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4 Stigmatizing Phrases and Why You Should Stop Using Them


It seems like today we’re much more empathetic than ever before. We’ve banned so many words and phrases from our regular vocabulary that demean or demoralize groups of people. But we still have a long way to go. Here are six stigmatizing phrases to stop using.

There are still stigmatizing phrases that many of us use without even thinking. These phrases diminish or make light of someone else’s struggle.

You may be guilty of saying one or all of these phrases, and that’s okay. But it’s time to stop.

6 Stigmatizing Phrases to Stop Using

stigmatizing phrases

№1 I’m so addicted to…

Addiction is a disease. It’s a serious problem that ruins people’s lives and can even lead to death. If it has ever touched your life, you know that drug and alcohol addiction isn’t light or funny.

So when you say something like, “I’m so addicted to this lipstick” or to your favorite television show, you may be doing more harm than you realize. If you don’t have a real addiction, don’t say you do.

Coffee and sugar are two exceptions. These are two things you may actually become addicted to on some level.

Instead of bringing up addiction, maybe just say how you feel about a certain thing. For example, “this is the best lipstick I’ve ever had.” Or “I’m really loving this color right now.”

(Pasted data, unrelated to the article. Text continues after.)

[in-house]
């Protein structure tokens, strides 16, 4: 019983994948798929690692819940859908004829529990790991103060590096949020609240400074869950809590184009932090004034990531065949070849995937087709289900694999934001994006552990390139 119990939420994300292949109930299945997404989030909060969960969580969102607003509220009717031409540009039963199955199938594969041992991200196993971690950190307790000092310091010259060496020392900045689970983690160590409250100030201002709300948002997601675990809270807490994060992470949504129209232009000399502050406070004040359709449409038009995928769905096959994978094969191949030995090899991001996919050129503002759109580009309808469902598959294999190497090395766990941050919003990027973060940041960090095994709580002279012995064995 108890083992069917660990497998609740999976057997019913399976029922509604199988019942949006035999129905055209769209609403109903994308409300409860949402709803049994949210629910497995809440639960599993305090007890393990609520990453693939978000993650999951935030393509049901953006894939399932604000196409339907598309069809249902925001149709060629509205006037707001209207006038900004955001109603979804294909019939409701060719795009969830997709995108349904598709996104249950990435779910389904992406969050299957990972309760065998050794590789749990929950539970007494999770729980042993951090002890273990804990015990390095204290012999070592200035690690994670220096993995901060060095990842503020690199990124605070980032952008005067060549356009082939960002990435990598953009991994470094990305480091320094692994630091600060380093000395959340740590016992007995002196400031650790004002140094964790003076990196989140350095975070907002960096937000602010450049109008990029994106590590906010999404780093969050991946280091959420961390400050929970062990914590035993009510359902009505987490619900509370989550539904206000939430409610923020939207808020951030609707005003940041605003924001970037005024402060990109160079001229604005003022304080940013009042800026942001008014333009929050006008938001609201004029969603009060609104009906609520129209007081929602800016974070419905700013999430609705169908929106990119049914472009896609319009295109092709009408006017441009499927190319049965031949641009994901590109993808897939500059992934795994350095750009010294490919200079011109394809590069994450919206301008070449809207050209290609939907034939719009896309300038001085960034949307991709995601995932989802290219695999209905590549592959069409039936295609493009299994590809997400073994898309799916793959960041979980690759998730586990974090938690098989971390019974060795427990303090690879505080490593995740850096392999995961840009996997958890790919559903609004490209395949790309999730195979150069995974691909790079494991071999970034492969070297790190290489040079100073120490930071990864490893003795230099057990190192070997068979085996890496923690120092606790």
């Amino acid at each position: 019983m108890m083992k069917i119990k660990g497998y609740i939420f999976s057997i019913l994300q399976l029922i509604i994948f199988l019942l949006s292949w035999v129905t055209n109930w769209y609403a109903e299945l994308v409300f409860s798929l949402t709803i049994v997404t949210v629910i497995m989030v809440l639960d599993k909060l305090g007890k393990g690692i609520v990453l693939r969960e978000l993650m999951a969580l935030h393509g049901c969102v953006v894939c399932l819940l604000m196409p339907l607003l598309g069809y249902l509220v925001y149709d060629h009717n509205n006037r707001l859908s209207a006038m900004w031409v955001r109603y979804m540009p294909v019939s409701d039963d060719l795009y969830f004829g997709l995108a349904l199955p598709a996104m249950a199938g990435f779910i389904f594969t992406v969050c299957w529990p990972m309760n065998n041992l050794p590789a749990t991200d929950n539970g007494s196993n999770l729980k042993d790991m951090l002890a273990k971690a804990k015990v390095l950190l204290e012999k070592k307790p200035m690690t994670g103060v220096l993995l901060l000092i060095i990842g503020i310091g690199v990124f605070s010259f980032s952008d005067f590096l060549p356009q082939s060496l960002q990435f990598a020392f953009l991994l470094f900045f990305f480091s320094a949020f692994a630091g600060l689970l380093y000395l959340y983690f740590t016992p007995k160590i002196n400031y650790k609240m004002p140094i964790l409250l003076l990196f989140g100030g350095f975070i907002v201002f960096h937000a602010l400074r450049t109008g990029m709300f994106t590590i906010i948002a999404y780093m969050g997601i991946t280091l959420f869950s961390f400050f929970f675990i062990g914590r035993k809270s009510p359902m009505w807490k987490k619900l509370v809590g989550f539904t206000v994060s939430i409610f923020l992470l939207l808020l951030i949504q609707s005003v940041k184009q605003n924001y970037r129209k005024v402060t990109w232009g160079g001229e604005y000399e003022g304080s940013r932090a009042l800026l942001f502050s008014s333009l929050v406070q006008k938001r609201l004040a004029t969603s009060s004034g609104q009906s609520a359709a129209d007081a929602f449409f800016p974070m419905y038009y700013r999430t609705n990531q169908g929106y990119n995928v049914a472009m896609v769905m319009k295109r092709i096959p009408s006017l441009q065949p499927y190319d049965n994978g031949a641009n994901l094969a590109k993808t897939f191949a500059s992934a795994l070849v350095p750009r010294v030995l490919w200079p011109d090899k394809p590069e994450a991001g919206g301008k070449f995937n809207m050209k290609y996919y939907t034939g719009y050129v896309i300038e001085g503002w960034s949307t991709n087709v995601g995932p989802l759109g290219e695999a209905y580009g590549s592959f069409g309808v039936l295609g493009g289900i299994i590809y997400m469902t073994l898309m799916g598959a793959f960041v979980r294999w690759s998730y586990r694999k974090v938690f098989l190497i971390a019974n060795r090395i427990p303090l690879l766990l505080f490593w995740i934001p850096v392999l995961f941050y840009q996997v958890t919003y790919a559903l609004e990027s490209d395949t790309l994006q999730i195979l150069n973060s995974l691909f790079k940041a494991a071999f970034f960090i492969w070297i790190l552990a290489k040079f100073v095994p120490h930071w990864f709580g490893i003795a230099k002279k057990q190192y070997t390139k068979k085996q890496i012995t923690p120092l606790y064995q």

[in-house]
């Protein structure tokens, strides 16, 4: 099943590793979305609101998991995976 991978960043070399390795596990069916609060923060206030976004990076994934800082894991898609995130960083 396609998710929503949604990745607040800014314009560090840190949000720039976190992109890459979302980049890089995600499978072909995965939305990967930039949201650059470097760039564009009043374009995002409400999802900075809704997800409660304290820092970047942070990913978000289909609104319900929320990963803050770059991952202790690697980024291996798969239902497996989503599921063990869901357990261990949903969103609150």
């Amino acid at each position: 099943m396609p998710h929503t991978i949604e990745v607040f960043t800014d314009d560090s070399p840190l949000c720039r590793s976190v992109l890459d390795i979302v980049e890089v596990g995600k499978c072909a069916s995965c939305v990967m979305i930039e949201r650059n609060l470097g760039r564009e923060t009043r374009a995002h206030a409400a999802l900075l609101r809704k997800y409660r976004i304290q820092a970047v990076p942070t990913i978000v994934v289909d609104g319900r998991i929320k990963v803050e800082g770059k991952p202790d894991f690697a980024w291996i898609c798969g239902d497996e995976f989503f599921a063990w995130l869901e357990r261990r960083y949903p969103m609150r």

№2 My ADD is acting up again

If you’re having trouble focusing, it’s not necessarily ADD. Saying you have ADD when you don’t diminishes the plight of people who are really struggling with this disorder.

And you may not realize you’re doing it, but it kind of comes across as though you’re making fun of ADD. Again, this mental health issue is far from funny.

Instead of saying you have a mental health disorder that you clearly don’t have, try saying something like, “I feel so frazzled today” or “I’m having a lot of trouble concentrating.” As a bonus, these phrases are true instead of being a gross exaggeration.

№3 This weather is bipolar today

Although you don’t mean any harm when you say this, there’s one major problem with this statement. It simplifies a complex mental health issue. When you say the weather is bipolar, you’re implying that it’s having mood swings. The weather isn’t capable of being moody, and bipolar disorder is about more than just being a little moody. Phrases like these can be insulting to people who have been diagnosed with bipolar disorder.

How about a simple, “Wild weather we’re having today, aren’t we?”

№4 I literally want to kill myself right now

Okay, first of all, calm down. Whatever it is you’re worrying about is going to be okay. But second, and most importantly, suicide is far from a joking matter. If you’ve ever been suicidal or know someone who has taken their own life, you would know how much pain these words can cause. Even if no one takes you seriously, just the mention of suicide could be enough to upset someone who has suffered a loss. It’s simply unnecessary.

Think of other phrases you can say instead. How about being more literal and saying something like, “I’m so upset right now.”


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